manipulativeManipulatives are frequently used in the elementary math classroom, but use drops off when math begins to become more complex in the higher grades. Manipulatives can be a useful teaching tool for students with LDs, as they increase the number of sensory inputs a student uses while learning the new concept. The increase in sensory inputs improves the chances for a student to remember the procedures to solve a problem (Witzel, 2005).

If manipulatives are unavailable or the student resists using manipulatives, virtual manipulatives are a good alternative. Virtual manipulatives are online or app-based versions of concrete manipulative objects.

Some benefits of virtual manipulatives include:

  • they can be used discreetly on a tablet so as not to draw attention to students with LDs, who may need to use manipulatives for a longer period of time in the learning process compared to their peers without LDs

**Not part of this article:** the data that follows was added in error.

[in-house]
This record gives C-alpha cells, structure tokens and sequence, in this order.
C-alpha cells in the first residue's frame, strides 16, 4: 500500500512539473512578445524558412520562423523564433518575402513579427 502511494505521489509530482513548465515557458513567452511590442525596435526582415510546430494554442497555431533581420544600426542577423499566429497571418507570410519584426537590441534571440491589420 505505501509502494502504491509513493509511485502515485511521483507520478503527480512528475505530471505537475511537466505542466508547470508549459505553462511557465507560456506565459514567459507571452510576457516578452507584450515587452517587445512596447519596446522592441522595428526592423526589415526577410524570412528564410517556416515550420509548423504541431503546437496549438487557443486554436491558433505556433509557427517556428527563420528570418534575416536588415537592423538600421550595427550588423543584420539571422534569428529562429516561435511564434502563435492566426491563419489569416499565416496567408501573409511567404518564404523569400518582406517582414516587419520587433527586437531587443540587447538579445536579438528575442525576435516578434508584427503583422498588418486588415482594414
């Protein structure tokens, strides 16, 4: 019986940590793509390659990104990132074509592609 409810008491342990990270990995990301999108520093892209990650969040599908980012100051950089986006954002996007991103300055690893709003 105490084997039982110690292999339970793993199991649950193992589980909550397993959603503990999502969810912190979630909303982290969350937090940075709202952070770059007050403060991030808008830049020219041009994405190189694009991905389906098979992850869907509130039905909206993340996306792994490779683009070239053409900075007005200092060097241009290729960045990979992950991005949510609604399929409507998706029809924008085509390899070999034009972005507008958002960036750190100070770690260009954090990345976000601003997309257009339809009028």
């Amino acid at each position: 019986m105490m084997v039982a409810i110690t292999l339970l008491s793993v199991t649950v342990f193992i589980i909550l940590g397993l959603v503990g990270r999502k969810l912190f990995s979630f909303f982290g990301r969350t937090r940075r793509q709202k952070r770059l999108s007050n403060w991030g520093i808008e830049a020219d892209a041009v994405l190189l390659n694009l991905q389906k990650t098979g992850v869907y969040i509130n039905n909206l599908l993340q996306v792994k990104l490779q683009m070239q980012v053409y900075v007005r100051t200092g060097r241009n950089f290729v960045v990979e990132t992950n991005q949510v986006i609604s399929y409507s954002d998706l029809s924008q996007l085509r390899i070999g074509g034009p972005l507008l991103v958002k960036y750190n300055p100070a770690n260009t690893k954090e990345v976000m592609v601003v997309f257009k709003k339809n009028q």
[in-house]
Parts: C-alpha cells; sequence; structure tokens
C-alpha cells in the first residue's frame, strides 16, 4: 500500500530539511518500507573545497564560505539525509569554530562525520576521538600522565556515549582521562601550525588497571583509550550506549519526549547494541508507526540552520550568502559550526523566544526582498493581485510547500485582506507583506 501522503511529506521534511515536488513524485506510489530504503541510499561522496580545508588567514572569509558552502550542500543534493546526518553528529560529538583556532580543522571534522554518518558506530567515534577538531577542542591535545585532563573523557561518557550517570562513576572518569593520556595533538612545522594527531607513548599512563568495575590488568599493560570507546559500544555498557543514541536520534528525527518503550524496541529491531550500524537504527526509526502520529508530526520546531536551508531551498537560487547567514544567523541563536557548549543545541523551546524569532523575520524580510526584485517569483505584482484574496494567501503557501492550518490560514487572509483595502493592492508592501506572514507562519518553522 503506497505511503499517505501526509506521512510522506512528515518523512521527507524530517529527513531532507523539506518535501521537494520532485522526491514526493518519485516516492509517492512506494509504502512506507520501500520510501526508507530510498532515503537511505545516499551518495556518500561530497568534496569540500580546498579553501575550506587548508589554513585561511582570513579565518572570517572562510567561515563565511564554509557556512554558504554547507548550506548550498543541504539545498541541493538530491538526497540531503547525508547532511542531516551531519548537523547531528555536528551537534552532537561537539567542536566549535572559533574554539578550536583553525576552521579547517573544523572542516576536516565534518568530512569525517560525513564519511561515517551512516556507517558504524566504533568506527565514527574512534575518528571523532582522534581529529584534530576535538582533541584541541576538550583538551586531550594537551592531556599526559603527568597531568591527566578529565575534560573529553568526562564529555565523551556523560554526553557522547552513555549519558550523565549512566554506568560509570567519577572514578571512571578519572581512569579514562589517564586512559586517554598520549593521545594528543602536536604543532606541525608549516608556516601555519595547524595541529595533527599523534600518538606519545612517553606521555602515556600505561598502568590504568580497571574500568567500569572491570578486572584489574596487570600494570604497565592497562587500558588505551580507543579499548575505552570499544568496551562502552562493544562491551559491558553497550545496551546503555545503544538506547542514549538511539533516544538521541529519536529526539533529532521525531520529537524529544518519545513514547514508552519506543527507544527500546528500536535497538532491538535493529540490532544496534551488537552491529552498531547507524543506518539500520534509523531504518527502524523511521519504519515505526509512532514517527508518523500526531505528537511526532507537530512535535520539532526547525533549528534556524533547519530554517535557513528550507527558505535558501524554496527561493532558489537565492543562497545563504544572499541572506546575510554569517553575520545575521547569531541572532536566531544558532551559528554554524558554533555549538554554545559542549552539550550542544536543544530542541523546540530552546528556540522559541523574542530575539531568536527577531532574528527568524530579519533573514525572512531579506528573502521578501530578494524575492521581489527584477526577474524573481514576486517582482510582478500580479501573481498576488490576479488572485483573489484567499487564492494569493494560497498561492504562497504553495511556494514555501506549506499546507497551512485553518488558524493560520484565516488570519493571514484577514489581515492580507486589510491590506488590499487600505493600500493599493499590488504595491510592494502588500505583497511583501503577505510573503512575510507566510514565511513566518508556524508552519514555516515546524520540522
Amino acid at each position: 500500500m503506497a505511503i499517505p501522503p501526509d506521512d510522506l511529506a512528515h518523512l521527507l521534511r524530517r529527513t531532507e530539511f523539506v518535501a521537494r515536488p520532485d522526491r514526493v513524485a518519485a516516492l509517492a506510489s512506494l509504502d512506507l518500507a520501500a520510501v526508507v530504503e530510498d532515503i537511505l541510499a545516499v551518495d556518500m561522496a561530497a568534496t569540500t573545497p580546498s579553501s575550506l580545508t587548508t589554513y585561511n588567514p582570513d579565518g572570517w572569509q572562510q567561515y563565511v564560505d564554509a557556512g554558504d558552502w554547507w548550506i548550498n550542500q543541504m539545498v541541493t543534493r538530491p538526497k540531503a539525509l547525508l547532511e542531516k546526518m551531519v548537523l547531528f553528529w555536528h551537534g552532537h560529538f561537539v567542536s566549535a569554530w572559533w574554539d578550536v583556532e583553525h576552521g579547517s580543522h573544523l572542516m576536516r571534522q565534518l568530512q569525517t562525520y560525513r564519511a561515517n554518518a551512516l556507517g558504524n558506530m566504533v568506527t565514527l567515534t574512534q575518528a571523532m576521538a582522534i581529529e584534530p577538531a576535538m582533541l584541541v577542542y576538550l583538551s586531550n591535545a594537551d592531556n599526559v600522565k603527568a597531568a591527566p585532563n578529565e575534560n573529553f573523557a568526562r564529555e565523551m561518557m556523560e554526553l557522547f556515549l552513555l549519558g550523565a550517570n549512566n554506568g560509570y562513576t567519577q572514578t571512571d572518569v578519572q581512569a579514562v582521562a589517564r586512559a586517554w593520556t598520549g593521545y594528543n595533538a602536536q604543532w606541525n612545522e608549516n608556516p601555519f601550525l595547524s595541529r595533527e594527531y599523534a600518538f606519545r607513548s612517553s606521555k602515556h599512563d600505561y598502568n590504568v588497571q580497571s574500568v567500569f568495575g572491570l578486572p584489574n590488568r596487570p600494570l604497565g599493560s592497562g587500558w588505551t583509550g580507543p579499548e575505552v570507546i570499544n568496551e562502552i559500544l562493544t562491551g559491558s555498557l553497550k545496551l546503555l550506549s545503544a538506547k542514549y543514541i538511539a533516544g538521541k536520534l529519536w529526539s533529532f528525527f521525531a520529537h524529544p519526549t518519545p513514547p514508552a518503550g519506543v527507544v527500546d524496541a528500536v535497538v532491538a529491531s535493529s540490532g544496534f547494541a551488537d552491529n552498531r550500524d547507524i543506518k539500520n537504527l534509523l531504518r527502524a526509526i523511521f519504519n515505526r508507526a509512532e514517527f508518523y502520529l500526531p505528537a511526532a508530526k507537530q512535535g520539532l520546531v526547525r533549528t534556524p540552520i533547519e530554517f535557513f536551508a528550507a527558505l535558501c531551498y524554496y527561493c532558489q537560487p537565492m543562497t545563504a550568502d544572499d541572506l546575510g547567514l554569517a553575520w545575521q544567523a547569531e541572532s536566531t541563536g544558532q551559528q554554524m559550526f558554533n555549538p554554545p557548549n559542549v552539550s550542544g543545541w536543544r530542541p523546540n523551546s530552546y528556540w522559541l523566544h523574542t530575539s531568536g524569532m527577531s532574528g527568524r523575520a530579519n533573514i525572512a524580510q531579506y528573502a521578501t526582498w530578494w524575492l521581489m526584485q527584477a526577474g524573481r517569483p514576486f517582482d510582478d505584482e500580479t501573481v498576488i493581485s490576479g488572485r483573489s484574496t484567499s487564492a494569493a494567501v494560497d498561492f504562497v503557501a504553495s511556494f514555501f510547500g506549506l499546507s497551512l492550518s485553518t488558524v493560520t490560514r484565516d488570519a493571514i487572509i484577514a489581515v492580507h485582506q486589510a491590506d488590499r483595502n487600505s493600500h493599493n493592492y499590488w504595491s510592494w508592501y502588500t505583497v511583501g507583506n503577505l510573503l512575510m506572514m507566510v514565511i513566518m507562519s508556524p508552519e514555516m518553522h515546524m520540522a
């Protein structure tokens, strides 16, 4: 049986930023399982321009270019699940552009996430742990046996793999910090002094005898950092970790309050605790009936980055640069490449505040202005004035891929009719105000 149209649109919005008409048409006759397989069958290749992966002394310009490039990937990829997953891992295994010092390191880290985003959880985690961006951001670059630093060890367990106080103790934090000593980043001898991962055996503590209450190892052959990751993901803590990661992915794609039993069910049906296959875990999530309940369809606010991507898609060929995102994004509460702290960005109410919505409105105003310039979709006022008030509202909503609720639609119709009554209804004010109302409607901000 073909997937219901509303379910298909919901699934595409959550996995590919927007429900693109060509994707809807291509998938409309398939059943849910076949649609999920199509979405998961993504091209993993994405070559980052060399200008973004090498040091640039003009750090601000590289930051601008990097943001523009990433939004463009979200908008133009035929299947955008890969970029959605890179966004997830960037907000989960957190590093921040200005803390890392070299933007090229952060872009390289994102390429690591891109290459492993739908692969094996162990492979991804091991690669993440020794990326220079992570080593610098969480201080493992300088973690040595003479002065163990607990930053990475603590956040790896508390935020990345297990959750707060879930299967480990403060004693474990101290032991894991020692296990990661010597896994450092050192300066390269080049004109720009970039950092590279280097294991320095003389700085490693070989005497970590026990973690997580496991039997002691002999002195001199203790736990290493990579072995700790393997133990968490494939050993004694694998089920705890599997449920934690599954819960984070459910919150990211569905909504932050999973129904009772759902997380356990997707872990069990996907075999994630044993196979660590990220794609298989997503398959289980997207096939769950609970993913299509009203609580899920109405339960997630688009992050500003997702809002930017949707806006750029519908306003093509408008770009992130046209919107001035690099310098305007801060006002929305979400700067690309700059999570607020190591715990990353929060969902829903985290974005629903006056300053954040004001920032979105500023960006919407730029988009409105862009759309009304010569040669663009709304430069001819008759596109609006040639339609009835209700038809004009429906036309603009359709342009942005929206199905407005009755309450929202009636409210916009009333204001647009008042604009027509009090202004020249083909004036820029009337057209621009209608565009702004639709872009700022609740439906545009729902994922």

• ease of managing and transporting materials, which benefits busy educators as well as students with LDs who may have challenges with organization and other executive functions
  • they can be accessed by as many students as required on their personal devices, at school or at home
  • many virtual manipulatives come with prompts and scaffolds to support greater student independence

(Bouck & Sprick, 2019)

​​To learn more about how manipulatives can be used to support math learning at all levels, click here to watch the video “Math Manipulatives: Tools to Help All Students Become Effective Problem Solvers” 

Click here to access the learning tools and virtual manipulatives available on Mathies.

Click here to access the National Library of Virtual Manipulatives.

Click here to access the Math Learning Center’s list of virtual manipulative apps.